Why we need more blasphemy, not less

To all those Muslims who feel hurt and angry over the anti-Islam video, they should stop to think back to the time of their Prophet. He was one of the earliest to blaspheme against religion.

Without the Prophet’s initial blasphemy, where he entered Mecca and destroyed what he thought were false gods and mindless idolatry, there would be no Islam as we know it today.

For those who worshipped the previous gods, the Prophet was a blasphemer. For Muslims today, people who think differently about the Prophet are blasphemers.

When Jesus railed against the malpractices of the Jewish priests, he was blaspheming against the religious practices of the day. He was not even trying to create a new religion. But he was sent to the cross.

Protests against the film have erupted across the world. Reuters

Blasphemy was what the Buddha indulged in several centuries before Christ, when he criticised the Vedic religions and what they had been reduced to by narrow Brahminism. He saw no need for a god when we had reason and ethical values to guide us with independent thinking. He may not be a blasphemer in the same league as that US creator of the Islam video, but for that age he surely shocked his audiences.

The thought process of his contemporary, the Mahavira, was different, but he too went against the dominant ideas of the day to embrace a non-deistic concept based on ahimsa (non-violence). We know it as Jainism today. He was a blasphemer of sorts, too.

When Guru Nanak found both Hinduism and Islam wanting in terms of progressive ideas, he established Sikhism. Between him and Guru Gobind Singh, you can say they took a critical attitude to two established religions, even while drawing elements from both. This may not be blasphemy, but rejecting the religions you were born into is apostasy – something not too different from the purpose of blasphemy.

When Babasaheb Ambedkar wrote harshly about the “Riddles of Hinduism,” it sent shockwaves among the upper castes. But it was a necessary wake-up call to reform Hinduism. Without Ambedkar’s blasphemy, Hinduism would have died long ago.

To be sure, it has become fashionable to welcome free speech and blasphemy in some degree, but we still pander to those who are burning and killing in the name of protecting Islam or Hinduism by adding a personal disdain: “Oh, that anti-Islam video was so pathetic, so bad.”

This is what we did when Aseem Trivedi was arrested for his “seditious” cartoons. We had news channels and writers loudly proclaiming the right to free speech, and still ridiculing his cartoons. The question is not how good or bad they were, but did they try to express a thought in some way that challenges us? If it didn’t, why bother?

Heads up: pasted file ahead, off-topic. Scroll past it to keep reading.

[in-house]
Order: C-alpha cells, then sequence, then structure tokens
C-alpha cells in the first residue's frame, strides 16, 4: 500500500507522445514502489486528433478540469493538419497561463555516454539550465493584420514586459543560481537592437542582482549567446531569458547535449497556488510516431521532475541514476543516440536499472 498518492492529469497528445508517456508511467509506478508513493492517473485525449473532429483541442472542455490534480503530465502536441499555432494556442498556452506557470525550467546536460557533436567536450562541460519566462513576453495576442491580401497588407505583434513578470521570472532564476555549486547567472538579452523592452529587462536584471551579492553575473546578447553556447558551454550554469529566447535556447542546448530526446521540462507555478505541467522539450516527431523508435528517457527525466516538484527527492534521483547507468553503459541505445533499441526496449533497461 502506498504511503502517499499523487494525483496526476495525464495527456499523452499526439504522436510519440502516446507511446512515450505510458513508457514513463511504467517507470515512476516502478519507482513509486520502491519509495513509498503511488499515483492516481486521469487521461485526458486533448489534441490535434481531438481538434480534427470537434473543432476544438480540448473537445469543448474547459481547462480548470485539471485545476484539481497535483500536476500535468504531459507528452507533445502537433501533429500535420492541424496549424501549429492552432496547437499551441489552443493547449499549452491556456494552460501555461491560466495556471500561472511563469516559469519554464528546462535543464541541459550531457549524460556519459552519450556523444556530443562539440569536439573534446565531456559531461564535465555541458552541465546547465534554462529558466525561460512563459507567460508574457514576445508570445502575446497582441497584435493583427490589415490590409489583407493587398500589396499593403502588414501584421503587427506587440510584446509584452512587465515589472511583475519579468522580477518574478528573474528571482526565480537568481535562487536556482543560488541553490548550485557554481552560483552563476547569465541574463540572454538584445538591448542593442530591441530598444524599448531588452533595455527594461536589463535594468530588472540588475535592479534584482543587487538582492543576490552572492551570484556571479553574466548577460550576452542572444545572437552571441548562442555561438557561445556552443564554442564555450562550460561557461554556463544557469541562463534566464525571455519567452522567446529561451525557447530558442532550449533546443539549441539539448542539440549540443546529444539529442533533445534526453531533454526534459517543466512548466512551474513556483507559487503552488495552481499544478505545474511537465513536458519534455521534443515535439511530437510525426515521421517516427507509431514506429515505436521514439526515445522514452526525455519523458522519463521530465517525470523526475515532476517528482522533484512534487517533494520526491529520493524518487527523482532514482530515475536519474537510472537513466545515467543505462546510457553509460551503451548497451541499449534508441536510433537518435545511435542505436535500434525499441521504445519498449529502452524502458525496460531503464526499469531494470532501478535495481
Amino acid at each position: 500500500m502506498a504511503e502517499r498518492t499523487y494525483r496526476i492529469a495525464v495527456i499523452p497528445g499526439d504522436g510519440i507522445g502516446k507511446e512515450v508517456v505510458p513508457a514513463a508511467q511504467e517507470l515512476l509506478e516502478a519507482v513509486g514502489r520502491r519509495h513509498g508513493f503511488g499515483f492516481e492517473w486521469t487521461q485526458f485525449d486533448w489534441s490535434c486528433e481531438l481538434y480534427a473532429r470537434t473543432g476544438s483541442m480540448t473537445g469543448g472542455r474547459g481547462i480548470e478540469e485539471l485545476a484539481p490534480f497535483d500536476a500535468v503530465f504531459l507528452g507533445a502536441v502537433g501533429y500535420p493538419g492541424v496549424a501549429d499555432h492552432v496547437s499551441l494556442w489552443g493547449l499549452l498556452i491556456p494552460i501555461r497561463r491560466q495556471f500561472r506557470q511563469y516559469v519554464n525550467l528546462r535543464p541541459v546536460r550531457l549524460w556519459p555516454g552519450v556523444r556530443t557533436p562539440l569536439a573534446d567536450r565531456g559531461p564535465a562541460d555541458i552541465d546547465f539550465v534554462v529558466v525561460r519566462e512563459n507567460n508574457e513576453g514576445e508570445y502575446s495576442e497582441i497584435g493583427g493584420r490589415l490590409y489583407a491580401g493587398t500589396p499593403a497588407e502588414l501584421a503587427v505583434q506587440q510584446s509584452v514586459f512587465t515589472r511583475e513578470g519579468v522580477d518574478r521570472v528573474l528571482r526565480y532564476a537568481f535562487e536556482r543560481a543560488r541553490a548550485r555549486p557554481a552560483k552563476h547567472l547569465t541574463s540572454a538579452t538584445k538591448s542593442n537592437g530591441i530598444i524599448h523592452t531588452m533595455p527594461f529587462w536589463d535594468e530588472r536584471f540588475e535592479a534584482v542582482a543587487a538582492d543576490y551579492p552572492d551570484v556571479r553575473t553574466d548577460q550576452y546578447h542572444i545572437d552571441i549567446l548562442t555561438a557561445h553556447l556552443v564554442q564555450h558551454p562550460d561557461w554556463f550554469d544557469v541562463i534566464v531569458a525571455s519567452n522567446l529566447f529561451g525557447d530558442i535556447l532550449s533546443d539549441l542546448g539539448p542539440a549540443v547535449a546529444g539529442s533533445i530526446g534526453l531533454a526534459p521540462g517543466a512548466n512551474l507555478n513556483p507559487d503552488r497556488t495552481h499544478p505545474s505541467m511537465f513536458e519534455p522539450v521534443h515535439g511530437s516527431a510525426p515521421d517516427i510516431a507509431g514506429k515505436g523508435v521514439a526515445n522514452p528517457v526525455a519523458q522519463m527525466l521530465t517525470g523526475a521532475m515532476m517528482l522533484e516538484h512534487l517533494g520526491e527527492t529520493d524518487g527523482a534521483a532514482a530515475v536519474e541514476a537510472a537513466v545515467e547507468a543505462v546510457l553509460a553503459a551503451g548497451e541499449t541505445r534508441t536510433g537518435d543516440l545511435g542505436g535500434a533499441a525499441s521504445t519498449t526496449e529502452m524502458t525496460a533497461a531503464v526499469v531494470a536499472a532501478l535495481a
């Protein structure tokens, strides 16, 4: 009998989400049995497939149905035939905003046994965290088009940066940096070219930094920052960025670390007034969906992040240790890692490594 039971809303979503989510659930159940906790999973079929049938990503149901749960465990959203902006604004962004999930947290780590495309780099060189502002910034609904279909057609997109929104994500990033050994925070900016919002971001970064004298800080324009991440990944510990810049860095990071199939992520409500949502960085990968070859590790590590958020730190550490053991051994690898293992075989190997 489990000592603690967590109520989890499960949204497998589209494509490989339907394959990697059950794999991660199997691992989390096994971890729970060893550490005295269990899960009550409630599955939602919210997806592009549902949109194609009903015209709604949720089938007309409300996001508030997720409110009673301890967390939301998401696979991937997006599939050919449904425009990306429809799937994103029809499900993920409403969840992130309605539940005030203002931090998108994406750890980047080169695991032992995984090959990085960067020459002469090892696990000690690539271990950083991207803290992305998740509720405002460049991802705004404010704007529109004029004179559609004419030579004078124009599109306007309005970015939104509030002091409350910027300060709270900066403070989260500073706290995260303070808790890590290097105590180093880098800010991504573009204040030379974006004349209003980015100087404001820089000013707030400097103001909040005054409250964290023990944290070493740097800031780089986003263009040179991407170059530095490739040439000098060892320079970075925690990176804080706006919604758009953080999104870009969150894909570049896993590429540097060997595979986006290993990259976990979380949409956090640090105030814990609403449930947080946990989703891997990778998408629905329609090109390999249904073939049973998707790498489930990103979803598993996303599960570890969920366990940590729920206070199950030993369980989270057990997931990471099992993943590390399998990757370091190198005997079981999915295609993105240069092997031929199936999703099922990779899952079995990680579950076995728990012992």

This, for example, is what Hillary Clinton did on the Islam video. She called the video "disgusting and reprehensible."  She said “it appears to have a deeply cynical purpose, to denigrate a great religion and to provoke rage.” There was thus “no justification, none at all", for the video. As the US Secretary of State, she may have said it to defuse the powderkeg situation in the Islamic world, but it  won’t work. If you are going to defend free speech, you might as well defend it without ifs and buts.

Moreover, what would have been a better justification for the video? Would it have done less damage if it had better production values or story line? MF Husain was one of our best painters but we still managed to work up a rage over a few of his paintings.

Is it wrong to question or provoke believers in a religion, any religion?

For all those Muslims who think the anti-Islam video is a plot by crusading Christians against their religion, I would only urge them to read Sam Harris’s Letter to a Christian Nation, which denounces born-again Christianity in no uncertain terms, to feel better.

For smug Hindus, who think this is all about other religions, I could recommend any number of books by Dalits castigating their religion in no uncertain terms. They are all more or less blasphemous. The ongoing efforts to organise beef festivals in various universities is part of the Dalit campaign to provoke Hindus with gastronomic blasphemy.

Hindus should be provoked enough to introspect and change.

What we all need to understand is this: to provoke, is to force someone to think and reconsider. While it is fine to get a bit angry or even protest about whatever it is that angers you, the fact is blasphemy is the basis of progress. When you challenge what you think is wrong or untruthful, you blaspheme against an existing thought process.

That is how we change for the better – never mind if the odd writer or film-maker or cartoonist produces low-quality work. It is the message, not its quality, that matters.

I invite Muslims to read Joseph Anton, Salman Rushdie's memoirs, and Hindus to read AK Ramanujam's 300 Ramayanas. I invite Dalits to read Arun Shourie's Worshipping False Gods on Ambedkar. For a  slightly longer list of books that will offend someone or the other, please read this article on Firstpost. And these are hardly the most subversive or blasphemous of the lot.